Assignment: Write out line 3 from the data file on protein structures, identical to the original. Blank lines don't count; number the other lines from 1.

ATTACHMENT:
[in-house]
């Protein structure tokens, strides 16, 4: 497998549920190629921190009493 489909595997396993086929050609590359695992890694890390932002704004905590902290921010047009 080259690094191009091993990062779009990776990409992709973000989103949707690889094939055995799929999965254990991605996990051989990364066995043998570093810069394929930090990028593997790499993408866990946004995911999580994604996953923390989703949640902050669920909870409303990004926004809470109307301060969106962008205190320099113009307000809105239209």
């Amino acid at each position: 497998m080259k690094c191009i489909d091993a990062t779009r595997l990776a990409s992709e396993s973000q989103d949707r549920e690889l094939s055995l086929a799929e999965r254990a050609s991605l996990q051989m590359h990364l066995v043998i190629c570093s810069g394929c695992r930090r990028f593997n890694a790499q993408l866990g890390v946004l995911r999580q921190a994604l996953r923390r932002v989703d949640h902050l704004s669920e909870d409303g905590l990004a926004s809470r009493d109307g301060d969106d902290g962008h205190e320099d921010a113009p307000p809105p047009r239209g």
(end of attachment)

């Amino acid at each position: 497998m080259k690094c191009i489909d091993a990062t779009r595997l990776a990409s992709e396993s973000q989103d949707r549920e690889l094939s055995l086929a799929e999965r254990a050609s991605l996990q051989m590359h990364l066995v043998i190629c570093s810069g394929c695992r930090r990028f593997n890694a790499q993408l866990g890390v946004l995911r999580q921190a994604l996953r923390r932002v989703d949640h902050l704004s669920e909870d409303g905590l990004a926004s809470r009493d109307g301060d969106d902290g962008h205190e320099d921010a113009p307000p809105p047009r239209g």